The play itself is a story told on two sides, that of the queen and of Thatcher; but it’s also told from two points in time, that of the near-present (maybe five years ago), with a gray-haired monarch and “elder statesman” Thatcher, and their “actual” selves at the time of the events. Their older selves correct their younger selves’ mistakes and laugh (or harrumph) at their stupidity – and by “their” I mean of both of their younger selves. I found the imagined evolution of each of their perceptions very interesting – how the queen had grown, perhaps, more disillusioned; and how Thatcher grew, I think, more rigid – and in some ways simply failed to evolve at all, parroting exactly the same things at her height as she does in her retirement.

Fleshing all of this out are two other characters, originally a butler in the palace and Thatcher’s husband (I’d never heard of him before), who wind up playing many varied roles: Ronald and Nancy Reagan, President Kaunda of Zambia, and, well, themselves, as actors with opinions. These two do a lot to fill in the gaps in my historical knowledge of the times – although addressed at the “young folks in the audience who weren’t even alive at this time,” it was helpful to me as a person who, while born, wasn’t really reading international news.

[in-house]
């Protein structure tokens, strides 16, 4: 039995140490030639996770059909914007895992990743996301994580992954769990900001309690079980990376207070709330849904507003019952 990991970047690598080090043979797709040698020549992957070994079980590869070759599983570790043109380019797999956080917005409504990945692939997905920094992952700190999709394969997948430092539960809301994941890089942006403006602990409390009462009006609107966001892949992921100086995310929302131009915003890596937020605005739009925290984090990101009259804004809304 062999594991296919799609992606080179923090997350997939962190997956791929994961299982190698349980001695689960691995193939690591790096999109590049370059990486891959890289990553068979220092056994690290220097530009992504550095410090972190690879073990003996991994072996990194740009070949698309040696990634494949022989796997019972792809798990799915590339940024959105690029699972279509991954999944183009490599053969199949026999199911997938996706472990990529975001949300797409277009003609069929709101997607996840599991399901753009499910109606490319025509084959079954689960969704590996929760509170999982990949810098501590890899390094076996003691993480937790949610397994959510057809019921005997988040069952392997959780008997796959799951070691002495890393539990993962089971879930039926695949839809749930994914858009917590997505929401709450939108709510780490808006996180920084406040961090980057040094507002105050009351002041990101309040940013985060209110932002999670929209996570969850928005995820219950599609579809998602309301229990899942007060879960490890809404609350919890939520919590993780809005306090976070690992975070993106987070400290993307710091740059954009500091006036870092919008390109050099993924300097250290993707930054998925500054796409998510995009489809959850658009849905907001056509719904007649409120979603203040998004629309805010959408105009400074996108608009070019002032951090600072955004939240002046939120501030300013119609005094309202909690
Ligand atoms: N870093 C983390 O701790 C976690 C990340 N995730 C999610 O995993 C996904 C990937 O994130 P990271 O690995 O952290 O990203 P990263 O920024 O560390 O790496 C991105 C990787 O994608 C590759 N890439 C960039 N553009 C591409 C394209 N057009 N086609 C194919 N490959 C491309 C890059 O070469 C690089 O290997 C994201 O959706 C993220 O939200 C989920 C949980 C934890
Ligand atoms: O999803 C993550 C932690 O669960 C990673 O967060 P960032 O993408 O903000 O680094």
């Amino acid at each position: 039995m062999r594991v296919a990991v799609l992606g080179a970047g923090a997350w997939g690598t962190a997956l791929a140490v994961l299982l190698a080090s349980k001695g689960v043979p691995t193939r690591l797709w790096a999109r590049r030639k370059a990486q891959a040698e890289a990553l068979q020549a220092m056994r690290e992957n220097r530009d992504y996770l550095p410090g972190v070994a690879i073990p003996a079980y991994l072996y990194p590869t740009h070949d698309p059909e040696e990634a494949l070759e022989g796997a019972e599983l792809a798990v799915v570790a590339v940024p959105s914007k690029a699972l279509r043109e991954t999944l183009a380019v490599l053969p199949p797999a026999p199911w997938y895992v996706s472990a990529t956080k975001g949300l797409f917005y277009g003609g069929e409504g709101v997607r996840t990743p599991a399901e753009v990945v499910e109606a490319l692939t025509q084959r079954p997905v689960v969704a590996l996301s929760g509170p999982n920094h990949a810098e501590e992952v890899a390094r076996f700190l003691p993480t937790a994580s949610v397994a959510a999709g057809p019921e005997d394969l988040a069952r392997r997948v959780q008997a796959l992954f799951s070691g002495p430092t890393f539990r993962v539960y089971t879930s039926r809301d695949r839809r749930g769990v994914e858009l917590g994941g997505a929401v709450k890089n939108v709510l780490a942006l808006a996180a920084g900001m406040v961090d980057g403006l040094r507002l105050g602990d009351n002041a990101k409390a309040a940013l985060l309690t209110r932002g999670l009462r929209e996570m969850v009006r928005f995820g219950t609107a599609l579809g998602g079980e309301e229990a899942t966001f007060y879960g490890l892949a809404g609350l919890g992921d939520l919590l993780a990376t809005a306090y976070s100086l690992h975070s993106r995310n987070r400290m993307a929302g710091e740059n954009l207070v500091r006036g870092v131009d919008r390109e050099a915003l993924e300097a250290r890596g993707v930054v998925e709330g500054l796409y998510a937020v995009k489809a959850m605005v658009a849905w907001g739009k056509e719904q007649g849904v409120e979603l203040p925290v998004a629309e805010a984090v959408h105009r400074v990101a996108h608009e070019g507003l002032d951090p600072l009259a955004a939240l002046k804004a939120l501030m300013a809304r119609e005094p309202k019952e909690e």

In the end, I feel like I was both educated and entertained, although the whole thing was done with such a light touch that I never felt lectured to. And look: a play in which there are four roles for women in their fifties or older! Really, the only thing I needed to make this night perfect was a cream tea at the interval: it was a very enjoyable night out.

(This review is for a performance that took place on Thurday, May 29th, 2014. It continues through August 2nd, 2014. As I researched this, I found more an more that the events that took place outside of “the audience” all really seem to have happened – i.e. per this article – which makes me enjoy the play even more.)